Once again about code signing
Signing your apps can be complicated. And we understand this.
Code signing becomes automatic since 2017 and Xcode 8 release. It’s 3 years ago. Before that was not the easy thing to manage certificate, provisioning profiles dances for many iOS engineers. I’ve eaten dog not once on it while working in a big team and someone can accidentally revoke your certificate. I blame Apple for this for years.
These days this becomes much easier, but not everyone understands clearly how it works and what to do and not to do if you get sign error.
What is a certificate? I mean by simple words. This is a file. This file contains two parts: public and private keys. By having this file you are identified as a privileged developer. If someone has the same certificate he can make the same privileged functions. That happens when you share your teammates the distribution certificate to give them the ability to upload builds into the AppStore. For security reasons, certificates only valid for a certain time period (from several months to several years).
Private key underlined.
In Apple’s world we have a lot of certificates: development, distribution, push. Beginning Xcode 11 it’s available to generate Apple Development/Distribution certificate for all platforms instead of many certificates for every platform (iOS, macOS, tvOS).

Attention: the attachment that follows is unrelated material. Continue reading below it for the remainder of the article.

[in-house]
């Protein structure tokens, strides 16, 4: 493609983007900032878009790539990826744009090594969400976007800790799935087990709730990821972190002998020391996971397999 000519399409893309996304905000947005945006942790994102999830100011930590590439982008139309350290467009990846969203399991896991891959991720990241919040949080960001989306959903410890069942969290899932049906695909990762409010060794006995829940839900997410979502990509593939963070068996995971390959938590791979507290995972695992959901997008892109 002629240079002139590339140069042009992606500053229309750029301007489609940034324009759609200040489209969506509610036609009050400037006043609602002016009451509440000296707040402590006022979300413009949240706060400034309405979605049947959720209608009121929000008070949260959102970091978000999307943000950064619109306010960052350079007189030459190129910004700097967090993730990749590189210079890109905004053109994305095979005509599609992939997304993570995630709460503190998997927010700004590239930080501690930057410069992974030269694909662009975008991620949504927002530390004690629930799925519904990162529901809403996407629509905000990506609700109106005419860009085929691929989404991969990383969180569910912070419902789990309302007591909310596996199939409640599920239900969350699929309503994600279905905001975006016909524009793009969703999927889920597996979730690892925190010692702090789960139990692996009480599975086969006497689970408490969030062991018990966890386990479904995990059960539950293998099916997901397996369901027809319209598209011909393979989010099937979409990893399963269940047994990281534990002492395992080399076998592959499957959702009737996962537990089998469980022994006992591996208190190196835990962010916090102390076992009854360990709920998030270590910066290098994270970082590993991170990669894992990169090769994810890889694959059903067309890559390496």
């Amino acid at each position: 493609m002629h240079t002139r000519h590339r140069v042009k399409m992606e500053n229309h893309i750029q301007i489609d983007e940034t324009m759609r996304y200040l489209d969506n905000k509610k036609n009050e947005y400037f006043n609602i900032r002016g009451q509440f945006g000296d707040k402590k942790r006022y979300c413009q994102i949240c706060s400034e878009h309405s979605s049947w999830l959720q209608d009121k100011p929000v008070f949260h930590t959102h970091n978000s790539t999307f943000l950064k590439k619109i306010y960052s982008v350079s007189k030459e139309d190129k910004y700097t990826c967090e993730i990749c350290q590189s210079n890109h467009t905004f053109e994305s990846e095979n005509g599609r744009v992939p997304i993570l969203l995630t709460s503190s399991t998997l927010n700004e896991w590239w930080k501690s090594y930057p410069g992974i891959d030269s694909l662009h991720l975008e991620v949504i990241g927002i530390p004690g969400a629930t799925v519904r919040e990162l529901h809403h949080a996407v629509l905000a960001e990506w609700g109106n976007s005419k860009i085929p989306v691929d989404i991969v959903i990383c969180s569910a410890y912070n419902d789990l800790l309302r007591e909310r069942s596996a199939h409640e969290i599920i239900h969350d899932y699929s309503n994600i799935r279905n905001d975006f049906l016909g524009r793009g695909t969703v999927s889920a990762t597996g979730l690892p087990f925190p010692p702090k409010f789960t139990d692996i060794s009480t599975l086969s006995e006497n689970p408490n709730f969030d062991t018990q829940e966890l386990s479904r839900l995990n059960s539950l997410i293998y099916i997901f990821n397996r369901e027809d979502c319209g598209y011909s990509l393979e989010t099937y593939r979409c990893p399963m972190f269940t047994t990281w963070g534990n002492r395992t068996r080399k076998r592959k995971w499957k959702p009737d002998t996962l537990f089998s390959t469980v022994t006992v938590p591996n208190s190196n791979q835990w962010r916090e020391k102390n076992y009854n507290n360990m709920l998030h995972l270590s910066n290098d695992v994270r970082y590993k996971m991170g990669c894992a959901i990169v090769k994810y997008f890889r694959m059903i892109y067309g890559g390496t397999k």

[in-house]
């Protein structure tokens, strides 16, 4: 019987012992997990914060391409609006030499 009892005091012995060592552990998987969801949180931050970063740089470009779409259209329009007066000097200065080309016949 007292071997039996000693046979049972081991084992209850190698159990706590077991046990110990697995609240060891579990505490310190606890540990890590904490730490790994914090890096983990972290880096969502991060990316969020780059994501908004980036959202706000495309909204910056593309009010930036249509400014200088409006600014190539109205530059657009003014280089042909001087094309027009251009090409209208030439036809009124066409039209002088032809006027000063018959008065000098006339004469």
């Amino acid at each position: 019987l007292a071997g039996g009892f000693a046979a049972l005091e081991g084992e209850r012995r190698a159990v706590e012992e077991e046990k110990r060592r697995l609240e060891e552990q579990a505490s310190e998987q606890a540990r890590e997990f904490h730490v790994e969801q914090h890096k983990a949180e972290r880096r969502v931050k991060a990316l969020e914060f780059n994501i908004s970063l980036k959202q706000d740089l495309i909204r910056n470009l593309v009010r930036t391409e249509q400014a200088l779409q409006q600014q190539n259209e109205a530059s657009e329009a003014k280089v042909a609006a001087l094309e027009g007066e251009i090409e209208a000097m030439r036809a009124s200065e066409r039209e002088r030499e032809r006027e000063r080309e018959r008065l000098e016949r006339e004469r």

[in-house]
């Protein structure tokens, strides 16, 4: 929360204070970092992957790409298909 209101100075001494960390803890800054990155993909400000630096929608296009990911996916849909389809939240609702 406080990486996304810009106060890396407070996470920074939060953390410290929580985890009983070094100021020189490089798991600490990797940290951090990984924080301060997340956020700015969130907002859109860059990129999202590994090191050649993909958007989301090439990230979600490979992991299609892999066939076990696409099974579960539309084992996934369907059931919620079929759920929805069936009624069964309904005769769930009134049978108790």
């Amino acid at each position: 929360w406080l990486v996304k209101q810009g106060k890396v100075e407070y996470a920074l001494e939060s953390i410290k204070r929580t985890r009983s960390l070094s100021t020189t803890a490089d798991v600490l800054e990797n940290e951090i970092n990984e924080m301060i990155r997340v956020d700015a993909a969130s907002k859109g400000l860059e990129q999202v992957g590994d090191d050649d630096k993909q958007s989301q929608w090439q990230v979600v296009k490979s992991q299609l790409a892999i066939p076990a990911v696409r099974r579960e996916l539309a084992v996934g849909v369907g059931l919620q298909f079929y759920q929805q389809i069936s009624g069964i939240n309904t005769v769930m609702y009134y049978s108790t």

Development certificate for the development. That’s it. If you enable automatic signing, Xcode will create a certificate for you. Just don’t forget to sign in to an account. Also, Xcode will add your device to development devices to developer.apple.com.
To distribute your app we need to create a provisioning profile. This also just file, that includes information:
- Application info: name, ID, platform, team name, creation, and expiration date.
- Info about a certificate(s).
- Devices (optional).
Devices info is obligatory for development and in house profiles. For App Store and Enterprise this section is empty. Just remember: certificate is for a person (team), provisioning profile for an application. The connection is one to many.
Also remember, if something changes (entitlements, a new device added), provisioning profile is invalidated and you need to regenerate it. To a quick look at a provisioning profile, I recommend installing this tool.
Distribution is more sneaky. To distribute your app (to AppStore or Firebase whatever) you need manually create a certificate for it. And remember that the only two distribution certificates available for account. That is why you need to export a certificate for your teammate from the keychain. For sure, the better approach is to put a distribution certificate into CI Server. Also, you can use match, but IMO is less secure to put certificates to git (even private) repository.
To handle distribution signing I recommend to disable manual signing for Release. After that select created provisioning profile.
- Enable automatic signing for development and forget about certificates, profiles, and all this stuff.
- If you need to do a release build and get errors, check you have got a release certificate (with private key), provisioning profile, that created exactly with this certificate. Sometimes you have one of them and profile include info about another one.
For those who want to watch more, I highly recommend this WWDC 2016 session.